The Manchester Camerata’s concerts always include something a little different from most orchestras’ performances. Their ever-jovial music director, Gábor Tákacs-Nagy, is a great communicator and as well as imparting his enthusiasm through the music being played he regularly introduces the works. This is something regular audiences have come to look forward to. This evening he gave brief, illuminating comments on each of the works except for the concerto, before which the soloist introduced himself and the piece.

As another departure from tradition, before the concert began we had a short film about the Camerata’s community work with people suffering from dementia. The concert was billed as “España, Beethoven and the Beatles” but there was nothing by the Beatles on the advertised programme. When it came to the encores we discovered more.

The overture to Rossini’s The Barber of Seville was originally written for a completely different opera but has become associated with his most popular opera. It proved an ideal opener for this joyful programme which opened the Manchester Camerata’s Bridgewater Hall season. From the first notes, the strings created an atmosphere of expectation. This was clearly going to be a special concert. We had an energetic performance with the famous Rossini crescendos delighting the audience. We remained in Spain for the remainder of the first half of the concert, Chabrier’s España given in a version for chamber orchestra by Simon Parkin. Reduced forces, but no lack of Spanish vigour and colour. 

The evening’s concerto was the best known guitar concerto of all, Rodrigo’s Concierto de Aranjuez, which has eclipsed all the composer’s other works, perhaps unfortunately: I long to hear a live performance of his Concierto Serenata for harp and orchestra. Many of the audience had come to hear the star guitarist Miloš Karadaglić in what should have been his Manchester debut, but he had had to withdraw because of a muscle strain. No one could have been disappointed, however, in the performance by Craig Ogden, who is well-known to Manchester audiences. He informed the audience that he had given his first professional performance of this concerto with the Manchester Camerata.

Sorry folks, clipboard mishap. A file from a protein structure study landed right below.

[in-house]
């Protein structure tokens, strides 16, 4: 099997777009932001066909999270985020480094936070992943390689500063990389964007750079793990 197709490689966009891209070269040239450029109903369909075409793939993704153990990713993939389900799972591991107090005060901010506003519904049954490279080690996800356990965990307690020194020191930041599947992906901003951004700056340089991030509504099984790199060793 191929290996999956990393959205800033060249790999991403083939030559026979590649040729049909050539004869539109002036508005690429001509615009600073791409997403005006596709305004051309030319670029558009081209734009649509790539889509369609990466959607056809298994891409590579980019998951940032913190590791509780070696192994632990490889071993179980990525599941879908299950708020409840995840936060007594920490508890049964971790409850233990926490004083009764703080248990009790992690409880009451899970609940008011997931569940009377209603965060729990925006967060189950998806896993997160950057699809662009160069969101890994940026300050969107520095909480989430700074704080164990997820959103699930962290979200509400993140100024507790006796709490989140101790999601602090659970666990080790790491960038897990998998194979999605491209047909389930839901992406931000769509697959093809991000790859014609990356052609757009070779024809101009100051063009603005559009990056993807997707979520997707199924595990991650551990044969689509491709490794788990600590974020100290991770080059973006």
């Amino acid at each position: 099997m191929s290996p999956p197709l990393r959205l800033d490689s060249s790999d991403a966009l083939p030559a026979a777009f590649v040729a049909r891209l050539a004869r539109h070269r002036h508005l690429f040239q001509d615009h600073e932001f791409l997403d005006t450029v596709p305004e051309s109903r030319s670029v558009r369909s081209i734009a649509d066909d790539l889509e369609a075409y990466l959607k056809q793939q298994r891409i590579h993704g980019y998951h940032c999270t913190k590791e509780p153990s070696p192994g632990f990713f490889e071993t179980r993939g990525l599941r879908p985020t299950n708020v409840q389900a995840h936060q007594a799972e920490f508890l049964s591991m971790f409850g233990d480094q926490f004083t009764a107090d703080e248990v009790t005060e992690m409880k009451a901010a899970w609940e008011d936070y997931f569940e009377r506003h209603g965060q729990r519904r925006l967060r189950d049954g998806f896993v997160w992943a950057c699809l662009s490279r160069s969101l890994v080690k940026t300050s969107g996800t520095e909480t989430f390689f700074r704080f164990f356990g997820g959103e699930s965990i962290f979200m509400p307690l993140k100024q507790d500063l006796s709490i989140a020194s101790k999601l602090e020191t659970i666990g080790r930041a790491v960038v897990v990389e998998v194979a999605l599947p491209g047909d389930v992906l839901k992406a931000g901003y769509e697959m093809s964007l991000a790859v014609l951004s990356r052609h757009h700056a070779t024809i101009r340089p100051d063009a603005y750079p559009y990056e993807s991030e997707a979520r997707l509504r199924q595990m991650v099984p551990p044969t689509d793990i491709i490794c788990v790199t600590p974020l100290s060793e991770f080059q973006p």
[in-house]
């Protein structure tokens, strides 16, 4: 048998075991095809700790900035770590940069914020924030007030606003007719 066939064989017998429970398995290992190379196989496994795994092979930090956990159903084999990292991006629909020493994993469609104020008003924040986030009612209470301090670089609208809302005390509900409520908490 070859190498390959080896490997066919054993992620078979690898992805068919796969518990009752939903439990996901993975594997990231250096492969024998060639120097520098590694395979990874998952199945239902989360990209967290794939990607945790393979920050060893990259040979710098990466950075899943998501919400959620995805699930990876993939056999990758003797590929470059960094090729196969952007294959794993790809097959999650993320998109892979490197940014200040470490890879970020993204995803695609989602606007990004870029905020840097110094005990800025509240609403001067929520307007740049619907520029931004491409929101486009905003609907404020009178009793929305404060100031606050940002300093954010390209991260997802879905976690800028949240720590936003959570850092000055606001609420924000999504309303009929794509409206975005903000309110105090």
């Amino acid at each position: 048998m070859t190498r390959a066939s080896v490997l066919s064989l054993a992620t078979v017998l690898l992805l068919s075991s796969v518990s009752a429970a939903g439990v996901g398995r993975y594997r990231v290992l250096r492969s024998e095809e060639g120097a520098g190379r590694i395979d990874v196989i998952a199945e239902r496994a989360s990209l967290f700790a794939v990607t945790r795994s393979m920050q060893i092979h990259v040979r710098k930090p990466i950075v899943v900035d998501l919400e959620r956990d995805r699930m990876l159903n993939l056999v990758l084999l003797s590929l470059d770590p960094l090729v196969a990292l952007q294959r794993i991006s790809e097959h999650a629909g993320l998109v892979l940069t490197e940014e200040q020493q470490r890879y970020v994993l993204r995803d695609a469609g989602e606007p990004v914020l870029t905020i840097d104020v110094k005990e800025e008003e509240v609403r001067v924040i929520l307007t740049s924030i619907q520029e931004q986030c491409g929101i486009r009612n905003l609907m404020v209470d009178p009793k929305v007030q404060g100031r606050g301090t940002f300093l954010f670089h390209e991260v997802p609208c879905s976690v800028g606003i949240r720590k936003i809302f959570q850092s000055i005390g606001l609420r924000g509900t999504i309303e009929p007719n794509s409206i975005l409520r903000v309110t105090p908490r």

Unlike Chabrier, Rodrigo does not require tambourines and castanets to create local colour. Instead he relies on the rhythms of Spanish dance and the quintessential Spanish instrument, the guitar, to evoke the gardens of a Spanish palace filled with southern sunshine. Rodrigo’s orchestration ensures that the guitar is never overwhelmed by the orchestra with the soloist often interacting with a small number of woodwinds and with several solo passages. Even so, the guitar is a quiet instrument and in a hall the size of the Bridgewater this evening’s appropriate amplification of the guitar ensured that Craig Ogden’s creation of the rich variety of timbres possible on the guitar was heard by all. He and the orchestra gave a memorable performance. Following the Rodrigo, Craig Ogden played an arrangement for solo guitar by Toru Takemitsu of the Beatles’ Yesterday.

After the interval, we returned to another piece of joyful summer music, although this time interrupted – albeit briefly – by a passing thunderstorm. We may be used to hearing Beethoven’s Pastoral Symphony played by a larger orchestra but the forces of the Camerata gave a first-rate account of the composer’s happiest symphony. The first movement “Awakening of Cheerful Feelings on Arrival in the Countryside” was taken faster than many performances and the players seemed to revel in the second movement “Scene by the Brook”. The third movement “Merry Gathering of Country Folk” was revelatory; Gábor Takács-Nagy brought out more of the humour of this movement than I have ever heard before, reminding us that Beethoven was successor to Haydn and that this conductor and orchestra are Haydn experts. The cellos, basses and timpani then ushered in a tremendous thunderstorm, and peace was restored in the finale “Shepherd’s Song – Happy, Grateful Feelings after the Storm”, sentiments that came across perfectly. Special mention should be made about the Camerata’s strings, which played with great control, energy and expressiveness as required and were particularly impressive in the quiet passages.

As another innovation ten lucky members of the audience were given the opportunity to sit on stage close to the players during the Beethoven to experience the music in a manner normally available only to orchestral musicians.

We then had as an encore out second version of a Beatles song, a delightful arrangement for strings of Eleanor Rigby. There was one last surprise at the end of the concert:  the whole orchestra lined up at the front of the stage to take a well-deserved bow. All in all a joyful experience.